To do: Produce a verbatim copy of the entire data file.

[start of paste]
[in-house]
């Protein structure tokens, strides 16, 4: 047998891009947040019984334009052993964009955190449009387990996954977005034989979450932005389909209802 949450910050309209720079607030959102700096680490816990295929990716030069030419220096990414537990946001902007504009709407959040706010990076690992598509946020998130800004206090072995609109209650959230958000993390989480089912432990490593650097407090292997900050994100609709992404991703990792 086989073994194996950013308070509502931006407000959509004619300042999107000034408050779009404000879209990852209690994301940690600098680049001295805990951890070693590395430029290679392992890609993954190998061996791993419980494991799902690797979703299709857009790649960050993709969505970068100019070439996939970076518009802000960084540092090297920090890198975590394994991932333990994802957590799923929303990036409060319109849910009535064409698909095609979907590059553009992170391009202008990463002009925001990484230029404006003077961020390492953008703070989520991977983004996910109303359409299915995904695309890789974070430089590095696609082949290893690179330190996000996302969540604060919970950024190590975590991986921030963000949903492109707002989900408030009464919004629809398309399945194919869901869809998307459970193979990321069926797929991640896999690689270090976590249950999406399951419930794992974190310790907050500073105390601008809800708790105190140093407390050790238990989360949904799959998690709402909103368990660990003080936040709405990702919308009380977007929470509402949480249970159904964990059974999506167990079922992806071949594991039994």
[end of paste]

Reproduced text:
[in-house]
């Protein structure tokens, strides 16, 4: 047998891009947040019984334009052993964009955190449009387990996954977005034989979450932005389909209802 949450910050309209720079607030959102700096680490816990295929990716030069030419220096990414537990946001902007504009709407959040706010990076690992598509946020998130800004206090072995609109209650959230958000993390989480089912432990490593650097407090292997900050994100609709992404991703990792 086989073994194996950013308070509502931006407000959509004619300042999107000034408050779009404000879209990852209690994301940690600098680049001295805990951890070693590395430029290679392992890609993954190998061996791993419980494991799902690797979703299709857009790649960050993709969505970068100019070439996939970076518009802000960084540092090297920090890198975590394994991932333990994802957590799923929303990036409060319109849910009535064409698909095609979907590059553009992170391009202008990463002009925001990484230029404006003077961020390492953008703070989520991977983004996910109303359409299915995904695309890789974070430089590095696609082949290893690179330190996000996302969540604060919970950024190590975590991986921030963000949903492109707002989900408030009464919004629809398309399945194919869901869809998307459970193979990321069926797929991640896999690689270090976590249950999406399951419930794992974190310790907050500073105390601008809800708790105190140093407390050790238990989360949904799959998690709402909103368990660990003080936040709405990702919308009380977007929470509402949480249970159904964990059974999506167990079922992806071949594991039994």